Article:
OAK RIDGE, Tenn. — The fiscal health of the United States of America is directly intertwined with good paying jobs and economic growth, according to U.S. Sen. Bob Corker.
Corker, a Republican who was elected in 2006 to represent Tennessee in the U.S. Senate, spoke Thursday to local Rotarians and guests in a crowded banquet room at Oak Ridge's DoubleTree Hotel.
"We all know the big things we need to do. I'm optimistic that, in the next few years, we're going to come to grips with the big issues in our country," Corker said.
And, how can that happen?
By, reforming the tax code.
"There are $1.2 trillion in loopholes in the tax code," the senator said.
If those loopholes can be closed, citizens could have lower tax rates which could effectively improve the country's financial health, Corker explained.
Another possible solution: "We have to deal with the entitlement programs," he said.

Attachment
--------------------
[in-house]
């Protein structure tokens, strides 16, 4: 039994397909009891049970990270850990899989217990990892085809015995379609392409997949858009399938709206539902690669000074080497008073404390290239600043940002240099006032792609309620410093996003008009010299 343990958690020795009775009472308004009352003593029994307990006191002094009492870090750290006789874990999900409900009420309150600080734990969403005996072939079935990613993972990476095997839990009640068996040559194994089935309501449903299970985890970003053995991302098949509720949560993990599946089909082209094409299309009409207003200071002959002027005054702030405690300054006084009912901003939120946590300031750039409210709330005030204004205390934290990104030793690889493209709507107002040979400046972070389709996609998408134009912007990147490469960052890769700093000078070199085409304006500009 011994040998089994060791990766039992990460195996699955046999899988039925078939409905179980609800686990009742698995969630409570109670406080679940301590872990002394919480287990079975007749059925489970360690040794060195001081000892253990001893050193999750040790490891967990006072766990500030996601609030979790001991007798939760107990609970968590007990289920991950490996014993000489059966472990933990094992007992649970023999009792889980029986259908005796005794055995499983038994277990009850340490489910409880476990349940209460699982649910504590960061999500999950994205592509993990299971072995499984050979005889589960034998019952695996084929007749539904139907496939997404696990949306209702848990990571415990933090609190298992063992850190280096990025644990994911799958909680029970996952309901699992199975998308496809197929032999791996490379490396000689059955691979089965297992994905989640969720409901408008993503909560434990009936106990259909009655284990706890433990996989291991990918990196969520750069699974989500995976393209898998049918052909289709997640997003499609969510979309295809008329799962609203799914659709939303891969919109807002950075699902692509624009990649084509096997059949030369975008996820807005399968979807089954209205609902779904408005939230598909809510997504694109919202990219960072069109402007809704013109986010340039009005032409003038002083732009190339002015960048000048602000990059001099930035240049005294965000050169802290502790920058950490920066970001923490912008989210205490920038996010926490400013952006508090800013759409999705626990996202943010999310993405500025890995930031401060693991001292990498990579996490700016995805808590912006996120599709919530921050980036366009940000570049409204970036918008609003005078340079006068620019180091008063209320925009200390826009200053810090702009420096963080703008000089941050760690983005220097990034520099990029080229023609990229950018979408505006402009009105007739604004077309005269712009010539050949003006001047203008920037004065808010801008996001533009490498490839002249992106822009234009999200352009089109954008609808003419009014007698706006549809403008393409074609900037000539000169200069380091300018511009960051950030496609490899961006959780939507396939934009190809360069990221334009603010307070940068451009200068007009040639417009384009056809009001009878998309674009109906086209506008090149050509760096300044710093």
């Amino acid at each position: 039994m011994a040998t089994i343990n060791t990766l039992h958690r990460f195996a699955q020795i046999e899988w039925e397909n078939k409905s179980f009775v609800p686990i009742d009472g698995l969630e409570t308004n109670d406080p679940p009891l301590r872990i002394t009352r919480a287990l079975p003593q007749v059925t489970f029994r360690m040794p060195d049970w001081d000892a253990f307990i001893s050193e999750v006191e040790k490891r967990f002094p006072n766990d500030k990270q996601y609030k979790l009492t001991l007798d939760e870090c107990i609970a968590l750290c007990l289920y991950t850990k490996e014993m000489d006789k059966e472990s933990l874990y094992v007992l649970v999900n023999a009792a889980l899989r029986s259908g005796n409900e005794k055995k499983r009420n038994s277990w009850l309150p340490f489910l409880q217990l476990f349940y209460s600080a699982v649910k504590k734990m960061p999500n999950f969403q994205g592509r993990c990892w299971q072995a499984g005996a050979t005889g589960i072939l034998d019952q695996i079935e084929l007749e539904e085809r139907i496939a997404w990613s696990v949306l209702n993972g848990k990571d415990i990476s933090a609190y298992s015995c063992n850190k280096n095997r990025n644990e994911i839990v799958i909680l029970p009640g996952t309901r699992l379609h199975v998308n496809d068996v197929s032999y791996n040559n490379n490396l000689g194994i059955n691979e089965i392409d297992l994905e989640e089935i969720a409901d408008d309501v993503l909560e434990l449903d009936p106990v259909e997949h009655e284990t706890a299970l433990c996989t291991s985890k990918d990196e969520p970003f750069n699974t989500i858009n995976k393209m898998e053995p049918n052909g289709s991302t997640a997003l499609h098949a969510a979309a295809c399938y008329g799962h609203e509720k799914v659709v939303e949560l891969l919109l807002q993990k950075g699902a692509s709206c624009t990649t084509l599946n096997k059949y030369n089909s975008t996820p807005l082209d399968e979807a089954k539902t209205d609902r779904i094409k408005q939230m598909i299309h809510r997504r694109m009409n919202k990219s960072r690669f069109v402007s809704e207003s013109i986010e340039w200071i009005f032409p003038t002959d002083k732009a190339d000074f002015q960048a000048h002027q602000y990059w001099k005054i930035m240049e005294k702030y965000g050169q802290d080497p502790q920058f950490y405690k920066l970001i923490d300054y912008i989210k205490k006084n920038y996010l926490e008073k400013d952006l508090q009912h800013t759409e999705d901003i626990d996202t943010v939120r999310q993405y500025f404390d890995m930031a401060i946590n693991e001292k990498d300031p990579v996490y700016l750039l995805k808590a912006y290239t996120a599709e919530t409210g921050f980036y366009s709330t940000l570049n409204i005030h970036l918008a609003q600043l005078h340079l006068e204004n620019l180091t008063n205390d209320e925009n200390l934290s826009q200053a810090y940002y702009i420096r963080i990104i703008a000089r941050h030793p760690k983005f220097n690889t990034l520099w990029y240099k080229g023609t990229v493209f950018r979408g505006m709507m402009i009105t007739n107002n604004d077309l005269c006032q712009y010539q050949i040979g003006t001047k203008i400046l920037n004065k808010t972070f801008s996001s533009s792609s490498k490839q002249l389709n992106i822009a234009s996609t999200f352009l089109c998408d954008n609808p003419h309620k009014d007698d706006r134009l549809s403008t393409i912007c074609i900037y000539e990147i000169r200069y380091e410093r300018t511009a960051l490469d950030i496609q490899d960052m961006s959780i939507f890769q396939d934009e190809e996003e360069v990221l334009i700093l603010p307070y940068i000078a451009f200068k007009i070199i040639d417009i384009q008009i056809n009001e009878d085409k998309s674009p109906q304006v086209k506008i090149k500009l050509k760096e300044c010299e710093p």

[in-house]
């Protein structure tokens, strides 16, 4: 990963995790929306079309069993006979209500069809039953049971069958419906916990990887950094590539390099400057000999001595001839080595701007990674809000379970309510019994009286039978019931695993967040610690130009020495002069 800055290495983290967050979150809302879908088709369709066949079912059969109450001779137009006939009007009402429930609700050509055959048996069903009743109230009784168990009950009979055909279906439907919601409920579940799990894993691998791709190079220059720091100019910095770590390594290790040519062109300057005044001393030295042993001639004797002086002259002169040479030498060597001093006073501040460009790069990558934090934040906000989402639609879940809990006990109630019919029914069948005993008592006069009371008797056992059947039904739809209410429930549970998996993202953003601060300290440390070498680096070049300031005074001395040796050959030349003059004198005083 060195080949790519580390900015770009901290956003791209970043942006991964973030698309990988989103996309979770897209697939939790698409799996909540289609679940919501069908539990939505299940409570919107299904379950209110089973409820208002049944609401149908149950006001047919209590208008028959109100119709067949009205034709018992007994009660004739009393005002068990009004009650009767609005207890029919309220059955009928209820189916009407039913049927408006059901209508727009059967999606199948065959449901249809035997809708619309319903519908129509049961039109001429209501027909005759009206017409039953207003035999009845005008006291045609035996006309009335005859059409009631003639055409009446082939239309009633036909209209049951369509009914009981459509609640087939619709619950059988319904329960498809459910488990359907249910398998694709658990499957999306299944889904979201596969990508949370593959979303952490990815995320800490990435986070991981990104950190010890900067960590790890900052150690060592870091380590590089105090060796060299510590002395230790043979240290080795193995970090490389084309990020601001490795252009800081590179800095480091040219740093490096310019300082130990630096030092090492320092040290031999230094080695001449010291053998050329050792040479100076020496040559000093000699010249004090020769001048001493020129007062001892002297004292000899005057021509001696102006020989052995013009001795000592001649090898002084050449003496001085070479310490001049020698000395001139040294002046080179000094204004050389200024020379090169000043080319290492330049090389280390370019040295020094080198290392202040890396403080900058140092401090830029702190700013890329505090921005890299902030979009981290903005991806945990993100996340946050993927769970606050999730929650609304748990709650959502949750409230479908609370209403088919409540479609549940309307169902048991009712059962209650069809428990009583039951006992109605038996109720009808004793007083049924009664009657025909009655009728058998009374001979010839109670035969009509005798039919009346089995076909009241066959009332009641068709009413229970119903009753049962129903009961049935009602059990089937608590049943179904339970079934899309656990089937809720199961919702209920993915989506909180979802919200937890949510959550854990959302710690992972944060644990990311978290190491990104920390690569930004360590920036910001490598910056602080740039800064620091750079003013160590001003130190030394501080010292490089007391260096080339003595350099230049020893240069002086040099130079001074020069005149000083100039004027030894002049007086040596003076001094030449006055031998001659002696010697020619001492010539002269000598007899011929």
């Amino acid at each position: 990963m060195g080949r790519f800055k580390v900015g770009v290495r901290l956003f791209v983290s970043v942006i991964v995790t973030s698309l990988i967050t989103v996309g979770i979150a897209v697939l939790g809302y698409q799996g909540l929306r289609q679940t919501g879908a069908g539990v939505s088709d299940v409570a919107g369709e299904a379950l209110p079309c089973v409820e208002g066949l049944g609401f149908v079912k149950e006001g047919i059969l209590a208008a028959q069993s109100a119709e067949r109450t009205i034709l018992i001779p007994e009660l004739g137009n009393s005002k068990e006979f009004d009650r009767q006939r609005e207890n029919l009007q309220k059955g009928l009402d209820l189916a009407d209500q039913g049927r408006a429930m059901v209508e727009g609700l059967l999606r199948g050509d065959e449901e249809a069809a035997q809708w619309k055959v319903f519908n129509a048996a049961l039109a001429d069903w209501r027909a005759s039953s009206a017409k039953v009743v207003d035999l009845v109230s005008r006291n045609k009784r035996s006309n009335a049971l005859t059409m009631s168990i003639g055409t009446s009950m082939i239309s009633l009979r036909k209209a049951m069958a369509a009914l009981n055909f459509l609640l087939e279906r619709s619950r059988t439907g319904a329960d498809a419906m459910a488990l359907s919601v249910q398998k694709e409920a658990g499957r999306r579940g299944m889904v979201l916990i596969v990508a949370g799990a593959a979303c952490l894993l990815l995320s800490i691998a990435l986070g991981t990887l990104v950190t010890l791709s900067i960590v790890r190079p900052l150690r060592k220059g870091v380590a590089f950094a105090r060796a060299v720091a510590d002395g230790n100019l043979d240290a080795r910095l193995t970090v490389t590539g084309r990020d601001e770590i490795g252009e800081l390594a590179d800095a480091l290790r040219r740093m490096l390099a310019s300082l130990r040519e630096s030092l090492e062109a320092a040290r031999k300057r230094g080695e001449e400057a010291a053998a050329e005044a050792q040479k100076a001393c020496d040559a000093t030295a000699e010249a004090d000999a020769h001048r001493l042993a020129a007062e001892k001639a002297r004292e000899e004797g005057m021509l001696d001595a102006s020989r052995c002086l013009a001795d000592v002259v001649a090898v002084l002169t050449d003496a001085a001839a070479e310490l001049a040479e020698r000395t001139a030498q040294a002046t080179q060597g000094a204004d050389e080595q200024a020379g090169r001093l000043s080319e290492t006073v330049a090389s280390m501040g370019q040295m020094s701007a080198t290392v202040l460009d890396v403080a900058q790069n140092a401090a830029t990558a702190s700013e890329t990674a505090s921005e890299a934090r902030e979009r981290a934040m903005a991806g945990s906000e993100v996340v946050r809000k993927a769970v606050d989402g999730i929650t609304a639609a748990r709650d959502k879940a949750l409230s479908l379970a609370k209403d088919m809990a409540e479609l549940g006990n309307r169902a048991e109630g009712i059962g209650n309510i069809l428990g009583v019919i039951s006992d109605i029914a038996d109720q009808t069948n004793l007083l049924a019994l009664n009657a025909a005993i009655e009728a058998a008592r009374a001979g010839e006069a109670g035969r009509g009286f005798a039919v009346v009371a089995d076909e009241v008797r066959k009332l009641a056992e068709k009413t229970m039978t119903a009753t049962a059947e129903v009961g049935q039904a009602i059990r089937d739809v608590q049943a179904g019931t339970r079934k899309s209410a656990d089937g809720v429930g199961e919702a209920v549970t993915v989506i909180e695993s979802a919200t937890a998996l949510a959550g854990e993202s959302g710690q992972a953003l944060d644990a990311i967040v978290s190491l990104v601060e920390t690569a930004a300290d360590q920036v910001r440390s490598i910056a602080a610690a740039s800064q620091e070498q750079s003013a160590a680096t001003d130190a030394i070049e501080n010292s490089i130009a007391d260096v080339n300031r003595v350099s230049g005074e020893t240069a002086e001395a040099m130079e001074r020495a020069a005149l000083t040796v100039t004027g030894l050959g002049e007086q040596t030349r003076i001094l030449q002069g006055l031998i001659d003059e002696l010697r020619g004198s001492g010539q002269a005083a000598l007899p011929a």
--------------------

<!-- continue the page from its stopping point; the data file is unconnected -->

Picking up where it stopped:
"The bulk of this country's expenditures are mandatory, what citizens call entitlements," Corker said.
There has to be a way to sustain those programs, he said.
As an example, Corker said the average American wage earner earns $43,500 a year. If a household has two wage earners with roughly the same average salary, over their lifetime they will pay $119,000 into the Medicare system.
Then, at retirement, Corker said, those same wage earners will take out $357,000 in benefits.
"I don't know of a Democrat, a Republican or an Independent that wants to see anything bad happen to Medicare," Corker said.
It's a program that roughly 80 percent of the nation's senior citizens rely on solely, he said.
"Changes need to be made in a very pragmatic way," the senator said.
As for the country's growing debt, Corker said the issues must be solved by everyone working together to find a solution.
"I think we are going to deal with it in advance of a crisis," he said.
Responding to a question about interactions with his fellow senators and representatives in Washington, D.C., Corker said, "I spend my time on those folks that actually want to make a difference.
"I wish Washington ran itself on the ’Four-Way Test,'" said Corker, drawing laughter from the crowd after they had recited the Rotary Club's basic principles "of the things we think, say or do -- 1. Is it the truth? 2. Is it fair to all concerned? 3. Will it build goodwill and better friendships? 4. Will it be beneficial to all concerned?"